Students engineer solution for continuous sediment sampling in Lake Erie tributaries

By on December 14, 2012
Gannon University students install their sediment sampler in Cascade Creek (Credit: Erika Schmidt)

Pennsylvania Sea Grant ecologists needed a tool to continuously collect sediment while deployed in local streams.  So, they commissioned some engineering students at a nearby college, gave them a tight budget and let their inventive minds do the rest.

“The idea was to have a device that could be installed and left in the stream and, at any time, the sediments collected by the device could be retrieved,” said Sean Rafferty, senior outreach specialist at Pennsylvania Sea Grant. “The sediment would then be sent for chemical analysis.  This would allow me to model contaminant inputs to Presque Isle Bay from its tributaries.”

Historic industrial activity and urban runoff led Presque Isle, Pa., on Lake Erie to be listed as an Area of Concern under the Great Lakes Water Quality Agreement in 1991. Sediment trapped heavy metals and tailings from industrial processes as well as other contaminants.

Sediment quality in Presque Isle Bay has since improved. A comprehensive sediment evaluation in 2005 showed no evidence of chemical hotspots and found the sediment was not toxic to aquatic life.

Gannon University students install their sediment sampler in Cascade Creek (Credit: Erika Schmidt)“Sediment being deposited was cleaner than older sediment, and ecosystem health targets were being met,” Rafferty said.

Cleaner sediment conditions mean an end to a dredging moratorium in the area, which spurred more concern for sediment health. Ecologists, who wanted to ensure the the bay would stay healthy, asked Gannon University students to construct a device that would collect suspended sediment so it could be analyzed for pollutants.

A team of mechanical engineering students took on the project as freshman as part of Gannon’s Scholars of Excellence in Engineering and Computer Science service learning program.  “A component of the service is doing a designated community based project,” said Karinna Vernaza, a Gannon mechanical engineering professor.

The students started with a blank slate and a $500 budget.  They worked in their spare time for two years to complete a working version.  Once a week, they met to discuss designs and ideas.  Two designs emerged, which they eventually combined into one.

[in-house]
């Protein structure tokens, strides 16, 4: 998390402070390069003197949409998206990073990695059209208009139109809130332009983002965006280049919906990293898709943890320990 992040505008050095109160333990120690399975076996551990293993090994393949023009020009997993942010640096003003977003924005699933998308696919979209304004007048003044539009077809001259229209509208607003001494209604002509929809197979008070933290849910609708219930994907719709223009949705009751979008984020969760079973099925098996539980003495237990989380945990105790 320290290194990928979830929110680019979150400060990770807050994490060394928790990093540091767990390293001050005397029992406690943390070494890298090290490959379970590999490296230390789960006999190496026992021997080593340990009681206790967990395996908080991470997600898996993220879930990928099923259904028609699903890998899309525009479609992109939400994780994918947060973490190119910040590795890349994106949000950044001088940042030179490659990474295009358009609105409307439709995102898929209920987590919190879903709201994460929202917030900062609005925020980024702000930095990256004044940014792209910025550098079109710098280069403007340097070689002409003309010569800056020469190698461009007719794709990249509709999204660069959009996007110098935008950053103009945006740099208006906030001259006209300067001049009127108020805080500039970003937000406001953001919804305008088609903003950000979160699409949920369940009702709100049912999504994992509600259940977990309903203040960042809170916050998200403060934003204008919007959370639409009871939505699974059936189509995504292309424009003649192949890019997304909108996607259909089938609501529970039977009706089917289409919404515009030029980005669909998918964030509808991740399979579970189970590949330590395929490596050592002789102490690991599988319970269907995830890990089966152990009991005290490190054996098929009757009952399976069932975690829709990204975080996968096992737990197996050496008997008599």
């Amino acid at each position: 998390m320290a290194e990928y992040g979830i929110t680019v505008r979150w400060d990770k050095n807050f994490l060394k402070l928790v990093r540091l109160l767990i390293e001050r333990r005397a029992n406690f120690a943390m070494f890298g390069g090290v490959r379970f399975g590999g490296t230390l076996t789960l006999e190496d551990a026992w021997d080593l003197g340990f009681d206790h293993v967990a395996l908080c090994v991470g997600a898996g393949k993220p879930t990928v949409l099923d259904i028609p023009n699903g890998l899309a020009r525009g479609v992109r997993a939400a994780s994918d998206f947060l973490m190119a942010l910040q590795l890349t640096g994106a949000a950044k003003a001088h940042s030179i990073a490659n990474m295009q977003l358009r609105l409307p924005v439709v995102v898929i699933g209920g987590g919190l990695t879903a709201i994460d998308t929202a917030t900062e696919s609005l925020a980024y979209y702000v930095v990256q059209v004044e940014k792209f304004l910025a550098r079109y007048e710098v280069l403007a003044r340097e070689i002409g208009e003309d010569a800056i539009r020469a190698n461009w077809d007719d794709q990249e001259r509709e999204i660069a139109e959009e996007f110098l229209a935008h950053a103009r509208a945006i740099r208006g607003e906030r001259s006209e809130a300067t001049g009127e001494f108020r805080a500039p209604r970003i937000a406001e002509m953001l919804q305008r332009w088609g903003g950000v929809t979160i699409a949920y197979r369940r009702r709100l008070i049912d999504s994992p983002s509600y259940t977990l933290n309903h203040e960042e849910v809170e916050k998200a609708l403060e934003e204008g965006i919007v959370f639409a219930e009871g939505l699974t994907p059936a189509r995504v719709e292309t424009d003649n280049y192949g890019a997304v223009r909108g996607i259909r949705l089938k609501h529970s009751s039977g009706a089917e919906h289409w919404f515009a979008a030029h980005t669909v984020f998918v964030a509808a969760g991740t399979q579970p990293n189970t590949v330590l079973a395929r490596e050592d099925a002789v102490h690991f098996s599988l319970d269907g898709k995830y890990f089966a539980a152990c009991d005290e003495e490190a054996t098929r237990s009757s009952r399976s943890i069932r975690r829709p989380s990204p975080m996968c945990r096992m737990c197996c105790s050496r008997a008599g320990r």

Sheldon Addis, a junior mechanical engineering student at Gannon, said the team looked at some large-scale sediment samplers for ideas on how to create their mobile version.  The students also talked with Gannon professors and scientists from Pennsylvania Sea Grant. They needed a way to slow down and constantly filter water to capture suspended sediment.  “We tried to keep it as simple as possible,” Addis said.

The finished product also had to be environmentally friendly, said Erika Schmidt, a junior mechanical engineering student.

The sampler consists of two Plexiglas boxes with steel baffles inside.  One has mesh filters on either end. The other has a mesh filter on one end and a PVC pipe on the other. Each successive mesh filter is finer than the last.  A galvanized steel frame holds the boxes.

Water passes through the box and the baffles slow it down so that it fills the box. The mesh traps suspended sediment.  The exit pipe forms a right angle, constricting water as it passes through and ensuring the collector stays full.

A test run in Presque Isle’s Cascade Creek shows a mostly successful design that filters and traps sediment.  “We were happy that we came in under our budget and completed the project in two years,” Addis said.

“I think it went well,” Schmidt said. “It did what we expected it to do.”

Rafferty said working with the students was a positive experience.  He said the device performed well for all regular stream flow events, but high water in the Cascade Creek from a heavy rain overwhelmed the collector.

“The collection device ultimately was not able to handle the high flow events of Cascade Creek and was damaged,” Rafferty said.
Still, all is not lost. The students will repair and improve collector so it’s ready for the next deployment.

Gannon’s persistent mechanical engineers-to-be are getting their first lesson in real world design, helping with monitoring that will help keep their community and Lake Erie healthy.

Gannon students Erika Schmidt, Sheldon Addis, Stephen Cox, Benjamin Thompson, Nichole McGuire and Sean Herron all contributed to the collection device.  Gannon Professors Barry Brinkman, Karinna Vernaza and Theresa Vitolo helped guide students through the process.

About Austen Verrilli

I am half environmentalist, half grease monkey. I love to learn how things work and share it, whether it’s ocean acidification or spring rates. The environment has my respect and science has my fascination.

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